I wrote a blog last week about new integrated anti-malware technology last week in response to Palo Alto Network's acquisition of Cyvera. In fact, this integrated technology model isn't limited to anti-malware but is becoming the new reality across the cybersecurity life cycle of risk management, incident prevention, incident detection, and incident response.
I'm convinced that this is where the market is headed, driven by burgeoning cybersecurity requirements across organizations large and small. Why do I believe this? Well, in a recent ESG research survey, 315 security professionals working at enterprise organizations (i.e. more than 1,000 employees) were asked how their organization's security strategy would change over the next 24 months. A little under half (44%) of respondents said that their organization would, "design and build a more integrated enterprise security architecture," the highest percentage of all responses. This trend is actually reverberating on the supply side as Blue Coat, Cisco/Sourcefire, FireEye, IBM, McAfee, PAN, and Trend Micro are all engaged in R&D and M&A activities to meet the need for technology integration.
In my humble opinion, the move toward cybersecurity technology architecture has a number of other ramifications on:
1. Security professionals. When evaluating and procuring IT security products in the past, security professionals lived by a common credo, "best-of-breed." Of course, each cybersecurity technology must stand on its own, but each point tool must also be an active cog in a greater systemic whole. This means that security professionals must ask about integration in RFIs/RFPs and include integration testing as part of evaluations and POCs.
2. Security technology vendors. Large security vendors may have holes in their portfolios while users can't simply rip-and-replace heterogeneous security technologies with years remaining on their amortization schedules. Because of this, cybersecurity technology vendors need to establish partner ecosystems and support them with SDKs, open APIs, and adequate resources. On the flip side, smaller vendors must make sure that they support technology development with proactive partnering and business development activities. Finally, all vendors must remember that (cybersecurity architecture) Rome wasn't built in a day. Therefore, they have to help their customers with architectural project planning, engineering, milestones, and metrics so that they continue to progress and benefit as they build their cybersecurity architecture over time.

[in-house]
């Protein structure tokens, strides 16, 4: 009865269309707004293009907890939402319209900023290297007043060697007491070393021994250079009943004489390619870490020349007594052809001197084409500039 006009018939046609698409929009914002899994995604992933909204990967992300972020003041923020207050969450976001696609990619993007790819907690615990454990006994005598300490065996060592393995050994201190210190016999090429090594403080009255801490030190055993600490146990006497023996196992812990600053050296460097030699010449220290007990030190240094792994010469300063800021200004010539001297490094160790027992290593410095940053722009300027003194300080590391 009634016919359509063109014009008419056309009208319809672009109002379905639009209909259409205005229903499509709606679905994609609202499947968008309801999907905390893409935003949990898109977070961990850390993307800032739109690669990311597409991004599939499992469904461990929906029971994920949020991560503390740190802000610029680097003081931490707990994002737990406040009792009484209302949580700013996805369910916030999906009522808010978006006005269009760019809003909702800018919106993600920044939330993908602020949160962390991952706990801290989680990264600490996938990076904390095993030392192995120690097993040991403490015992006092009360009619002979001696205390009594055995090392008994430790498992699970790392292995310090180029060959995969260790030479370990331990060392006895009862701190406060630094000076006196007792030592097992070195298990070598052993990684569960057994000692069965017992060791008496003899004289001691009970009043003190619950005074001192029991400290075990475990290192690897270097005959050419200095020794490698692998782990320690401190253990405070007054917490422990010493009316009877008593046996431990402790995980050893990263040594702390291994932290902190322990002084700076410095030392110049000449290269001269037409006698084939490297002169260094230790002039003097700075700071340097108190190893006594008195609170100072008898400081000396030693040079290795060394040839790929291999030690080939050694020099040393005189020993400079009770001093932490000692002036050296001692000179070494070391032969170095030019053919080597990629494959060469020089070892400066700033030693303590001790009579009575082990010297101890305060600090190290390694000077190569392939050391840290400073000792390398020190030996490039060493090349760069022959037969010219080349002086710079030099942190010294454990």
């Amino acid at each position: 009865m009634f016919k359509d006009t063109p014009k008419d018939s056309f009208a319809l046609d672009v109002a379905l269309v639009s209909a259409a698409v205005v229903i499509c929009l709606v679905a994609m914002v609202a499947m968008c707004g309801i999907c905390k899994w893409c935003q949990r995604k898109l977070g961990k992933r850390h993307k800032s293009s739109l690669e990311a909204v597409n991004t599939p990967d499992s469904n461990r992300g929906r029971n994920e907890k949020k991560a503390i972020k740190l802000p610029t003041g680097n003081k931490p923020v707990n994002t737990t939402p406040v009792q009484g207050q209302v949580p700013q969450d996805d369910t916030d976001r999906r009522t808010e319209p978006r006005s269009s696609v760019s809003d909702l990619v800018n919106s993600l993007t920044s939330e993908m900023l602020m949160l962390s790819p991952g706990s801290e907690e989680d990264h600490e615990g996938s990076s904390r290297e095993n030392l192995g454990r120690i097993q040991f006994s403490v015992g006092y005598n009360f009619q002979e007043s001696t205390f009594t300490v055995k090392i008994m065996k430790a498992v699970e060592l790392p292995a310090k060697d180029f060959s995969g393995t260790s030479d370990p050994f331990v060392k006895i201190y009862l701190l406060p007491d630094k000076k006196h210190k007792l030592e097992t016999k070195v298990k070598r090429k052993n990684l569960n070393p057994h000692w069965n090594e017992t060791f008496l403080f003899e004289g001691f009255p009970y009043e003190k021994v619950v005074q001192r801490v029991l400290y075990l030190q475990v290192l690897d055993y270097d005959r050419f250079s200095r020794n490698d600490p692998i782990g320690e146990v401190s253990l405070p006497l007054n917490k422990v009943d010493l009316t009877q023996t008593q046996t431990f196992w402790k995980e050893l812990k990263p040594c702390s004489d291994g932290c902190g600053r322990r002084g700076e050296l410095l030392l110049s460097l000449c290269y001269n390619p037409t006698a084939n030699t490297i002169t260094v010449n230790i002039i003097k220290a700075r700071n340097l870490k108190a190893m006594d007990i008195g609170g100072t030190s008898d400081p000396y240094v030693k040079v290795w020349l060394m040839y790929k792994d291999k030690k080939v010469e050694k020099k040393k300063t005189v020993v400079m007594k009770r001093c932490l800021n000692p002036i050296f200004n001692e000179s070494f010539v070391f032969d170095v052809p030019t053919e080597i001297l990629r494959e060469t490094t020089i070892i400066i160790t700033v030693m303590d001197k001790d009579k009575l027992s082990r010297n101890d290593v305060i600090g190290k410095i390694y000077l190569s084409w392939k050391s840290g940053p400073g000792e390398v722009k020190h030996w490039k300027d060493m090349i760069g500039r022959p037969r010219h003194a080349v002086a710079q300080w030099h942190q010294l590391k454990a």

3. Cybersecurity VARs and MSSPs. Independent resellers have an incredible opportunity to supply the brain- and man-power to glue disparate products and architectures together. These skills could shift the center of cybersecurity gravity to accomplished VARs and channel experts like Accuvant, FishNet, and Presidio. MSSPs can also play here by extending their services into leading cybersecurity technology architectures as they are established. For example, Proofpoint may be able to plug its Targeted Attack Protection into an on-premise architecture with Fortinet for network security and RSA for security analytics.
4. Analysts, labs, and researchers. Security professionals aren't the only ones programmed for a best-of-breed approach to cybersecurity. In fact, the entire industry is built upon one-off evaluations and testing of individual security widgets rather than end-to-end architecture. This myopic analysis is no longer enough however. Analyst reports, product testers, and academics can certainly continue to evaluate the individual piece-parts but this work will become useless unless each "link" is appraised based on its individual merits AND its cooperation and contribution to the overall cybersecurity chain.
The title of this blog really says it all - the whole integrated cybersecurity architecture if far greater than the sum of its parts. Now the whole industry must adjust its behavior accordingly.